Keywords: Hadrosauridae, ornithopod, Cretaceous, Utah, Book Cliffs, Neslen Formation, biogeography, phylogenetics Related arti


Terry A. Gates & Rodney Scheetz. 2014. A New saurolophine hadrosaurid (Dinosauria: Ornithopoda) from the Campanian of Utah, North America.
Journal of Systematic Paleontology. doi: 10.1080/14772019.2014.950614



Saturday, September 20, 2014

[Herpetology • 2014] Limnonectes cintalubang • A New Burrow-utilising Fanged Frog (Anura: Dicroglossidae) from Sarawak, East Malaysia


Limnonectes cintalubang
 Matsui, Nishikawa & Eto, 2014

Abstract
 We found a unique, burrow-utilising dicroglossid frog of the genus Limnonectes from western Sarawak, East Malaysia. This frog is always found near burrows on the ground, into which it escapes when disturbed. It is much divergent from other congeners in morphology and mtDNA sequences. This species is nested using molecular phylogeny in a clade with Bornean populations of L. kuhlii complex and L. hikidai, but differs completely from the others by having relatively smooth skin, distinct tympanum, and chocolate brown dorsum with tiny blue spots laterally. We thus describe it as a new species and discuss its unique habit of burrow utilisation.

Key words. New Limnonectes, MtDNA phylogeny, burrow utilisation, Sarawak, taxonomy


Fig. 3. Dorsolateral view of a male holotype of Limnonectes cintalubang, new species (KUHE 47859).


Etymology. The species name is from the Malay words “cintai”, meaning to love, and “lubang”, meaning a hole, alluding burrow-utilising habits of the new species.

 Masafumi Matsui, Kanto Nishikawa & Koshiro Eto. 2014. A New Burrow-utilising Fanged Frog from Sarawak, East Malaysia (Anura: Dicroglossidae). RAFFLES BULLETIN OF ZOOLOGY. 62: 679–687.

Friday, September 19, 2014

[Herpetology • 2014] The Phylogenetic Relationships of Three New Species of the Cyrtodactylus pulchellus complex (Squamata: Gekkonidae) from poorly explored regions in northeastern Peninsular Malaysia; Cyrtodactylus sharkari, C. jelawangensis & C. timur


 Jelawang Bent-toed Gecko | Cyrtodactylus jelawangensis
Grismer, Wood, Anuar, Quah, Muin, Mohamed, Onn, Sumarli, Loredo & Heinz, 2014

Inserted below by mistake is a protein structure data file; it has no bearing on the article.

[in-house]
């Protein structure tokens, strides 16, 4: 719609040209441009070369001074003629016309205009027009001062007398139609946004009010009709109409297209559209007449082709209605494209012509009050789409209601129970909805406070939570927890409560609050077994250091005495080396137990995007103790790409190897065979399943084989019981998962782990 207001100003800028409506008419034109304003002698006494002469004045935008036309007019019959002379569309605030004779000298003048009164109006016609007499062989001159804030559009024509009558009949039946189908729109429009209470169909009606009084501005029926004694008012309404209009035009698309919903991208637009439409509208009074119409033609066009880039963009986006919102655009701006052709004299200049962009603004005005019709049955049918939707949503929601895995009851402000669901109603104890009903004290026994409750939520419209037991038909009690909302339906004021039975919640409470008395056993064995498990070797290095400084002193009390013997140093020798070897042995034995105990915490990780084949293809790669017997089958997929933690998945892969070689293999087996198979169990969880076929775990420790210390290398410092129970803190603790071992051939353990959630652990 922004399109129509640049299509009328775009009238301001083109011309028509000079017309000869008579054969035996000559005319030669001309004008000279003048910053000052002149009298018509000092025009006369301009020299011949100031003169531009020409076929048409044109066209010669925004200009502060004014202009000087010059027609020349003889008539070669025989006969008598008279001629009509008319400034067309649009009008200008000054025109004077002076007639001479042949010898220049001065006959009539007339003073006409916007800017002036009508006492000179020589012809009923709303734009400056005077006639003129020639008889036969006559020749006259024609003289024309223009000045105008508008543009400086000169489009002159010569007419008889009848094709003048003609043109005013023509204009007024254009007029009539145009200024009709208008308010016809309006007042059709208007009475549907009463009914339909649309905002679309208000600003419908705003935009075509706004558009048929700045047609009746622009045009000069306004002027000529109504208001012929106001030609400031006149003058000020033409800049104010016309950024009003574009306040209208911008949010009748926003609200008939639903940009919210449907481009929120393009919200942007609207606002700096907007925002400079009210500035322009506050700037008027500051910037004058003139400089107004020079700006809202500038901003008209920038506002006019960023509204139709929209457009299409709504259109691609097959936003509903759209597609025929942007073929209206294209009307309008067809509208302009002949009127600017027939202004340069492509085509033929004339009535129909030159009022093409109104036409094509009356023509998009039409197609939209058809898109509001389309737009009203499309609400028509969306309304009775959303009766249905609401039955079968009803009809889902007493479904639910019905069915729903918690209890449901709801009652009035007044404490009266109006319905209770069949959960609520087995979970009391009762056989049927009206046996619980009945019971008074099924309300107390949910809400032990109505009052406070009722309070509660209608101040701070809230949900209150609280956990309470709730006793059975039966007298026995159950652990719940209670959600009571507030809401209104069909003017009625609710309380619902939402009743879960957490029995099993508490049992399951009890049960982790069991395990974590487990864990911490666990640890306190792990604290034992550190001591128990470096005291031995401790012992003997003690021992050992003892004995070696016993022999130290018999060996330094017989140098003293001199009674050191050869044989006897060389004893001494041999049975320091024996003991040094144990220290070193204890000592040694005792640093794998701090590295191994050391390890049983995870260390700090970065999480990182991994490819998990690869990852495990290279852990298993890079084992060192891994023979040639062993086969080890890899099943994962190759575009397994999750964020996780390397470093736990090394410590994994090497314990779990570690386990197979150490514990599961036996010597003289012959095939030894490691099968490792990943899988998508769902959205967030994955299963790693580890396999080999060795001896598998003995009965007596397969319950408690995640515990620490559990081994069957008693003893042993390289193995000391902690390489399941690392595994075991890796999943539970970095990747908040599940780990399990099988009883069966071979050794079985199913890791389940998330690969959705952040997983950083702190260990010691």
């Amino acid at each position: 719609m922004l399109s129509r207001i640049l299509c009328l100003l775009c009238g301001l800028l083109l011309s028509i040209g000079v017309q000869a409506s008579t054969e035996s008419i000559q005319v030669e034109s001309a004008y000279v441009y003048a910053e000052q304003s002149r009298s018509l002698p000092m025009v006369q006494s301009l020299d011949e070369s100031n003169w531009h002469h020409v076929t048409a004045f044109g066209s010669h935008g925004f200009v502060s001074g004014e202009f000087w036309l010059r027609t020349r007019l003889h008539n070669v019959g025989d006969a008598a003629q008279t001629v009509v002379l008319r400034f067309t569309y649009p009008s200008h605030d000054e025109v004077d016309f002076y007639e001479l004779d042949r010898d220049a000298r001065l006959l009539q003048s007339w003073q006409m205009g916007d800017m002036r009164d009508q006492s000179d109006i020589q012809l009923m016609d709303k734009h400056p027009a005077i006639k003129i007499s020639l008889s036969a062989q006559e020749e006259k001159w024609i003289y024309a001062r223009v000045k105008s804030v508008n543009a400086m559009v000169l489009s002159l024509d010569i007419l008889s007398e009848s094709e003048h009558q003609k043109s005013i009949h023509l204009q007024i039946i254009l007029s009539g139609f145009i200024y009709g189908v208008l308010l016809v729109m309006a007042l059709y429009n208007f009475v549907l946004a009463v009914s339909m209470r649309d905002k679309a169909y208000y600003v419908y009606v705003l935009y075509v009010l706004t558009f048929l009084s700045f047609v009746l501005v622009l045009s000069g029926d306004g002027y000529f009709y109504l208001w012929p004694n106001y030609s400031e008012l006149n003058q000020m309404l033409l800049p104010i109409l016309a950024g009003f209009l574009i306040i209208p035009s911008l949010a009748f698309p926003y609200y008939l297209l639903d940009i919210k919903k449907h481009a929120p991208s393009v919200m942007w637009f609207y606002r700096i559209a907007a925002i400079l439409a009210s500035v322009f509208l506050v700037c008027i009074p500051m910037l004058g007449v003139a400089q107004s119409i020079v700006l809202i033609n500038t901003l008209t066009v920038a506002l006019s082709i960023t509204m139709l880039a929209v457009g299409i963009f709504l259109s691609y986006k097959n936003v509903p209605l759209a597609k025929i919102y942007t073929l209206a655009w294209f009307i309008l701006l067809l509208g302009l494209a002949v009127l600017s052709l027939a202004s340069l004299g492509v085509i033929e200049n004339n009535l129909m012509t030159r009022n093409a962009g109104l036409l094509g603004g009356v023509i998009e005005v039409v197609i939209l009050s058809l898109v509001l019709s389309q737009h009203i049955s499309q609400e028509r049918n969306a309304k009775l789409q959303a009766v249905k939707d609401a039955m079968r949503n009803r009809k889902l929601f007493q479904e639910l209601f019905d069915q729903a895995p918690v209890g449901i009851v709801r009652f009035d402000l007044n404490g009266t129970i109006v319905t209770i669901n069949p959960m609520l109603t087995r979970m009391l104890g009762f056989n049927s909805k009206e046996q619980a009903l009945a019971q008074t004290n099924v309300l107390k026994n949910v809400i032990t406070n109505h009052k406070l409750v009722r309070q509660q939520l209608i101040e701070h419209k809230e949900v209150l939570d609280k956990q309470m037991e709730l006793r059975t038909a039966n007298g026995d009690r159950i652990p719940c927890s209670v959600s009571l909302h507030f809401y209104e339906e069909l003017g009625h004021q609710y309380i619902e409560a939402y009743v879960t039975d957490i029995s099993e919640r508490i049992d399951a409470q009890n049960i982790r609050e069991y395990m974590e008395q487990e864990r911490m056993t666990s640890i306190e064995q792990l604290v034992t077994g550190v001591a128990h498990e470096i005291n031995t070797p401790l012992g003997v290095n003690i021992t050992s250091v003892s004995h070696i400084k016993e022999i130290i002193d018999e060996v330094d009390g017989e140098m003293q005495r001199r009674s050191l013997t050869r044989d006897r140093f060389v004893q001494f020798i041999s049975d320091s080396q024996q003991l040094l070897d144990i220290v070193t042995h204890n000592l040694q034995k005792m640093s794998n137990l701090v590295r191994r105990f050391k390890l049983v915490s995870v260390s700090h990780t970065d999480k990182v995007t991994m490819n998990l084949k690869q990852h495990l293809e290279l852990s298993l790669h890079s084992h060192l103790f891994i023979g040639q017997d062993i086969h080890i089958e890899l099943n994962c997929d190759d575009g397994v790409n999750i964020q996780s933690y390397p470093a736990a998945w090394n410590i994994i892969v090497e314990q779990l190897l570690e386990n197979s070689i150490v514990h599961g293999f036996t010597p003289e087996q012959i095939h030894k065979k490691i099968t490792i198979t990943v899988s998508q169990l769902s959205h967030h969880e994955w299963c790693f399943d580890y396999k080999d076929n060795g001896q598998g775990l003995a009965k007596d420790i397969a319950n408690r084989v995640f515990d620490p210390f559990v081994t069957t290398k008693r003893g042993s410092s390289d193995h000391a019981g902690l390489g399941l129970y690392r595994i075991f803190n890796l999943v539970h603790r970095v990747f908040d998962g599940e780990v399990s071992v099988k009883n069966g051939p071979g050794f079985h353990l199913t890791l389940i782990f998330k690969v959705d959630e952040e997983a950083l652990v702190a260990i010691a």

FIGURE 4. Upper: adult female paratype (LSUHC 11063) of Cyrtodactylus jelawangensis sp. nov. from Kem Baha, Hutan Lipur Jelawang, Kelantan, Peninsular Malaysia. Lower: microhabitat at the type locality

 ABSTRACT 
An integrative taxonomic analysis of three newly discovered populations of the gekkonid genus Cyrtodactylus Gray from Merapoh, Pahang; Gunung Stong, Kelantan; and Gunung Tebu, Terengganu indicate they are part of the C. pulchellus complex and each is a new species and thusly named Cyrtodactylus sharkari sp. nov., C. jelawangensis sp. nov., and C. timur sp. nov., respectively. Each species bears a unique suite of morphological and color pattern characters separating them from each other and all other nominal species in the C. pulchellus complex. Their phylogenetic relationships to each other and other species in the C. pulchellus complex were unexpected in that they are not in accordance with the general distribution of the species in this complex, underscoring the intricate historical biogeography of the Thai-Malay Peninsula. These descriptions highlight our current lack of knowledge concerning the herpetological diversity and distribution of species in northeastern Peninsular Malaysia.

Key words: Conservation, Integrative taxonomy, Molecular systematics, Southeast Asia, Sundaland, Conservation


Sharkari’s Bent-toed Gecko | Cyrtodactylus sharkari
Grismer, Wood, Anuar, Quah, Muin, Mohamed, Onn, Sumarli, Loredo & Heinz, 2014
FIGURE 3. Upper: adult male holotype (LSUHC 11022) of Cyrtodactylus sharkari sp. nov. from Gua Gunting, Merapoh, Pahang, Peninsular Malaysia. Microhabitat of Cyrtodactylus sharkari sp. nov. at Gua Gunting (lower right) that is contiguous with Gua Goya (lower left) where this species is also expected to occur.

Sharkari’s Bent-toed Gecko | Cyrtodactylus sharkari 

Distribution. This species is known only from the type locality at Gua Gunting, Merapoh, Pahang, Peninsular Malaysia (Fig. 1). It is expected that its distribution is more extensive throughout the limestone forest of this region.

Etymology. The specific epithet sharkari is a patronym honoring Dato Mohd. Sharkar Shamsudin Chairman of the Pahang State Tourism and Culture Committee for his persistence in ensuring the cancellation of the proposed cement plant in Merapoh.

Natural History. The holotype was collected at 2100 hrs approximately 2 m above the ground on a vertical surface of the perimeter of an extensive karst system surrounded by a limestone forest (Fig. 3). 



 Jelawang Bent-toed Gecko | Cyrtodactylus jelawangensis

Distribution. Cyrtodactylus jelawangensis sp. nov. is known only from the type locality at Kem Baha, Gunung Stong, Kelantan, Peninsular Malaysia (Fig. 1). It is expected that its distribution is more extensive throughout Gunung Stong both above and below the type locality. Norhayati et al. (2005) recorded a specimen that was identified as C. pulchellus from around a stream near the Pergau River in the Gunung Basor Forest Reserve, Kelantan. Due to the close proximity of the location to Gunung Stong, we believe those specimens were incorrectly identified and should be assigned to this new species.